Recently I did a TBT Cookbook Review for A Real American Breakfast by Cheryl and Bill Jamison. It’s a laudable book, one that still sustains Suzen and me on weekend mornings. It was just after I published that review that I learned, most sadly, that Bill had passed away earlier this year.
When it came to Bill, there were two kinds of people. The five-second people and the ten-second people. Whether you in one group or another, eleven seconds after you met Bill you were a fan. He was a fun, noble gentleman. And a smart one. He collaborated with Cheryl on their many books and his research was key to their exceptional quality. This book, Texas Home Cooking, was published in 1993 and really put the couple on the culinary map. This book was immediately recognized for its authencity, comprehensiveness, and usablity. It's a template for what makes "a good cookbook."
Texas is big, bigger than, say, France or Germany or Spain or Italy. So, if each of those countries can have its own national, and home, cuisines, then why not Texas? The Jamisons spent, I believe, over two years traveling the highways and byways of Texas performing the research for this book. Big cities. Little towns. Farm homes. They looked for “real” Texas food. They found it and they put it into the 400 down-home recipes packing this 600 page volume.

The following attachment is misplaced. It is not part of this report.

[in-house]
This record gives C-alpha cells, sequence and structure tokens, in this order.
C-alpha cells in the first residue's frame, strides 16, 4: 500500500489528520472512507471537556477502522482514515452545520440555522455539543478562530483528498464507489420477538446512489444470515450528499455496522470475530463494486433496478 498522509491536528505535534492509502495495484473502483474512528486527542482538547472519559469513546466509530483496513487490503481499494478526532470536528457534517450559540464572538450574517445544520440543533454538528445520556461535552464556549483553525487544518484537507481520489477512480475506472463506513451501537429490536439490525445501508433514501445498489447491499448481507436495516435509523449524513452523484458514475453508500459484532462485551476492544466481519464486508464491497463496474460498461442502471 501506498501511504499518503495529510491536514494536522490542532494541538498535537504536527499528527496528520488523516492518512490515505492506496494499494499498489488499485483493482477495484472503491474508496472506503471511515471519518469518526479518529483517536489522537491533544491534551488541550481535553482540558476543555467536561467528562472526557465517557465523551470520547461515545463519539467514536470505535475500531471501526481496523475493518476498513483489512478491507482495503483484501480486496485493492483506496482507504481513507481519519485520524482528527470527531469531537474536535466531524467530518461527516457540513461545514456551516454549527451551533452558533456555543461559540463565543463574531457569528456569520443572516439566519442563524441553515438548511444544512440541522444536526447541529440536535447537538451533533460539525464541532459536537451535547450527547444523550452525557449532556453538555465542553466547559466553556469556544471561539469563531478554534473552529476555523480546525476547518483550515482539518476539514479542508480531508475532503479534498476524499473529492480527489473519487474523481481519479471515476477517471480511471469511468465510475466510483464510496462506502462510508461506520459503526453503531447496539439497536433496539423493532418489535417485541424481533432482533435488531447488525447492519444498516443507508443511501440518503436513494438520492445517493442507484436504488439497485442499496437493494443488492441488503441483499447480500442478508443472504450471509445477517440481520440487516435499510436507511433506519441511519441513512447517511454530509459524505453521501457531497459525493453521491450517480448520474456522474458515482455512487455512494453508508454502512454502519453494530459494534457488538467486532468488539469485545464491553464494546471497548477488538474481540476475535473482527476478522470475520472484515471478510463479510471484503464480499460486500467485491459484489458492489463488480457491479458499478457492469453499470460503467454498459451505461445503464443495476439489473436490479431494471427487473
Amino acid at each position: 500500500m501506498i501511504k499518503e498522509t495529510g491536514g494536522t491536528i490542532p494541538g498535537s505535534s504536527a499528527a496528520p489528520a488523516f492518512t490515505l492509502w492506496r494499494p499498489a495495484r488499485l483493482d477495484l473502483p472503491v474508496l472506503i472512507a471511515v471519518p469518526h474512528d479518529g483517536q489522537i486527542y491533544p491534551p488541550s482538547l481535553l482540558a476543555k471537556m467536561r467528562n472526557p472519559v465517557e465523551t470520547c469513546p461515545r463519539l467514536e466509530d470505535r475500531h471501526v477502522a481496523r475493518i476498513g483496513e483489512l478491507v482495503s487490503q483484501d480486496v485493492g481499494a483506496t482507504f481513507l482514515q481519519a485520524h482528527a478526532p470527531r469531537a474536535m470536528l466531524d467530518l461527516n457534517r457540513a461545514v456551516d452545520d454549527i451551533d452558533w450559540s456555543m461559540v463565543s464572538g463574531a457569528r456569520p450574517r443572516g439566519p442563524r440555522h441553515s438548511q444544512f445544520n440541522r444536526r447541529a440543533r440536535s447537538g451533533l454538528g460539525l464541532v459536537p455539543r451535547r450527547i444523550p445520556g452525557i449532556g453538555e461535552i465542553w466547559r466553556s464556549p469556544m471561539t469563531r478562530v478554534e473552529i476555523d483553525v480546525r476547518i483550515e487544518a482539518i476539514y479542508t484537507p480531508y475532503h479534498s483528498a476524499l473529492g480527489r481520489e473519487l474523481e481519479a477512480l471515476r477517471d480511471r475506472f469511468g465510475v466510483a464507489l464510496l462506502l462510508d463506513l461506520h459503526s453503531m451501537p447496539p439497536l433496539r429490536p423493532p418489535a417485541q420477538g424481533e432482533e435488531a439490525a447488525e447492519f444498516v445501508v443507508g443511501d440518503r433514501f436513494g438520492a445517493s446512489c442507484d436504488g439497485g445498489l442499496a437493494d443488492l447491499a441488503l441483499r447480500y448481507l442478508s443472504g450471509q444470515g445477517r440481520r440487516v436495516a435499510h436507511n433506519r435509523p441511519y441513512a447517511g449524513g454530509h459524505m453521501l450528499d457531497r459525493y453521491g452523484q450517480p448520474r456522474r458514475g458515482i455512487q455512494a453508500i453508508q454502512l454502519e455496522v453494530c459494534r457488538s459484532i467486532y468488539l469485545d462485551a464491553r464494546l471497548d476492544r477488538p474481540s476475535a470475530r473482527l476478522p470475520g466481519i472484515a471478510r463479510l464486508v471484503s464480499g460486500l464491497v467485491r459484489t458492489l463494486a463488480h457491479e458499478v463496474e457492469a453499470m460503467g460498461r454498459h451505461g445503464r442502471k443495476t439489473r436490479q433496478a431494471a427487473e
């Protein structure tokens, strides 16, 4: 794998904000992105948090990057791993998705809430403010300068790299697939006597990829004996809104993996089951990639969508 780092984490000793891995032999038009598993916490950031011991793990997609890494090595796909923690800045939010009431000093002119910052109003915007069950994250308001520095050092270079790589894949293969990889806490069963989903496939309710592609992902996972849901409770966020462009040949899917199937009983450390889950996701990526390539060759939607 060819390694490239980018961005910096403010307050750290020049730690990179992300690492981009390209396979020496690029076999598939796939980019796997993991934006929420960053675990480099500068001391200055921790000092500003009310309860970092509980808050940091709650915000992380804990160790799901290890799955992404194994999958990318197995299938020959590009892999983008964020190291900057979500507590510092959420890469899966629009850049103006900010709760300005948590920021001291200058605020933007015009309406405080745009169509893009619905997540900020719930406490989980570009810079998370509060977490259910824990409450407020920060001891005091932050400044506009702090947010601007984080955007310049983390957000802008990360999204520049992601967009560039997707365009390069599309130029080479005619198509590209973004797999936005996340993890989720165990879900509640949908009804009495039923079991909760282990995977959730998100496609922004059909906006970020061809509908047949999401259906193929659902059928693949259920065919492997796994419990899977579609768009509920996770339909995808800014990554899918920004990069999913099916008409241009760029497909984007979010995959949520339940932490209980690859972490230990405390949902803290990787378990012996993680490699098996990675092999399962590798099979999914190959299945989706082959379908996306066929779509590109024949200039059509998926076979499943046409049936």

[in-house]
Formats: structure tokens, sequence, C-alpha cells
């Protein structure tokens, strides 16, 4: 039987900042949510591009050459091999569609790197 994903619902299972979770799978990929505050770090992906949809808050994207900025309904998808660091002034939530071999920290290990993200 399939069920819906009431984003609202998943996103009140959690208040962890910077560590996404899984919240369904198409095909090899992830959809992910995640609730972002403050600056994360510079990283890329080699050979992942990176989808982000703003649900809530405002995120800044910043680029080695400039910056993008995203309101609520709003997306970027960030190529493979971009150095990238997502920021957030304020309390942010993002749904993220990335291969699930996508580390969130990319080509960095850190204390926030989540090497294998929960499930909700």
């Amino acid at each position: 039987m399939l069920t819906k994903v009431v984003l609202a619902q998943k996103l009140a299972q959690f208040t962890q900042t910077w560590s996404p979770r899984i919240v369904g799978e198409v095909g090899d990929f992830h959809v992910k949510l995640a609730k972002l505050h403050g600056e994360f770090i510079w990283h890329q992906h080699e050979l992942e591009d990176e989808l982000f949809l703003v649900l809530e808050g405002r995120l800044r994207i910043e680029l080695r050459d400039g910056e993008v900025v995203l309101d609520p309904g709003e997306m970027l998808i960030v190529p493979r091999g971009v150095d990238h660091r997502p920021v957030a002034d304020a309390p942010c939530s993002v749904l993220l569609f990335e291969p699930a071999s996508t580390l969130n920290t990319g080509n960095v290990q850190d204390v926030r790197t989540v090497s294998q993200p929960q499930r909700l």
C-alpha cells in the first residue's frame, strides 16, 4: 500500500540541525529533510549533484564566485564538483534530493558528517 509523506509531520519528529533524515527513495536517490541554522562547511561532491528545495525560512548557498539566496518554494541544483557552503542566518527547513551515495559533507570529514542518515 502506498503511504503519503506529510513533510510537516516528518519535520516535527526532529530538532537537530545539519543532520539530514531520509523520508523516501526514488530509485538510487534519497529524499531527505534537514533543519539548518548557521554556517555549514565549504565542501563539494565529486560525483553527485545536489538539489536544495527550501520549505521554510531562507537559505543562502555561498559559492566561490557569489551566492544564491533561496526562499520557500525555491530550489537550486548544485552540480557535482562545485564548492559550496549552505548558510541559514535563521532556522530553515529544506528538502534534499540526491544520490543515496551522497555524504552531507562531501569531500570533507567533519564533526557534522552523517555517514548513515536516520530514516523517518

There is no subtitle to this book, but there could have been: Jalapeno Cooking. Jalapenos are not in each and every recipe, but they appear in a lot of them. And not just the jalapenos themselves. When you buy a bottle of pickled jalapenos, you are getting the chile itself and that pickling juice. Never, never throw away that juice. It is an ingredient unto itself and one used many times in this book.
The book spans the range of recipes you might expect and has the singular recipes that a true Texas book must contain.
So, you’ll find a recipe for C.V. Wood’s World’s Championship Chili with a wheelbarrow load of 21 individual ingredients. And alongside this bright recipe is a discussion of what ingredients are allowable in a “real” Texas chili. Hint: some people object to onions.
The jalapenos are abundant in dishes like:
Chicken Fried Steak in Jalapeno Pickling Sauce
Corn and Jalapeno Jam muffins
Scallop Jalapeno Potatoes
Jalapeno Spinach Casserole
The local flavors appear in delights like:
Chile Pecan Sauce for Turkey
Creamy Peanut Coleslaw
Venison Scaloppini with Blackberry Sage Sauce
Texas Hill Country is famous for its peaches which, it turns out, can be drunk in a Hill Country Peach Fuzzy — peaches, vodka, peach brandy, and orange juice — made in your blender and sure to please on a summer or fall evening.
There’s dessert, too, of course. Spice cookies and that cocoa sheet cake that ubiquitous for Texan dessert tables. Texas actually has a climate that is almost Mediterranean so there is a bounty of interesting fruits, and those fruits can appear in most interesting desserts. There is a Fig Spice Cake with Buttermilk Glaze, for example, that would please you year round.
Suzen and I will be taste testing several of the recipes here for this coming Thanksgiving:
Bourbon Cranberry Sauce
Cinnamon Scented Squash
Sweet Potatoes with Honey-Mint Butter
Sweet Potato, Pecan, and Bacon Compote
There are recipe ideas here that, I’m pretty sure, you have not had the pleasure to enjoy. In Texas Home Cooking, these ideas are presented in abundance and with the consummate skill that trademarks the Jamisons’ writing. Texas Home Cooking is a legacy cookbook, a Texas-size tribute to the skill of the Jamisons.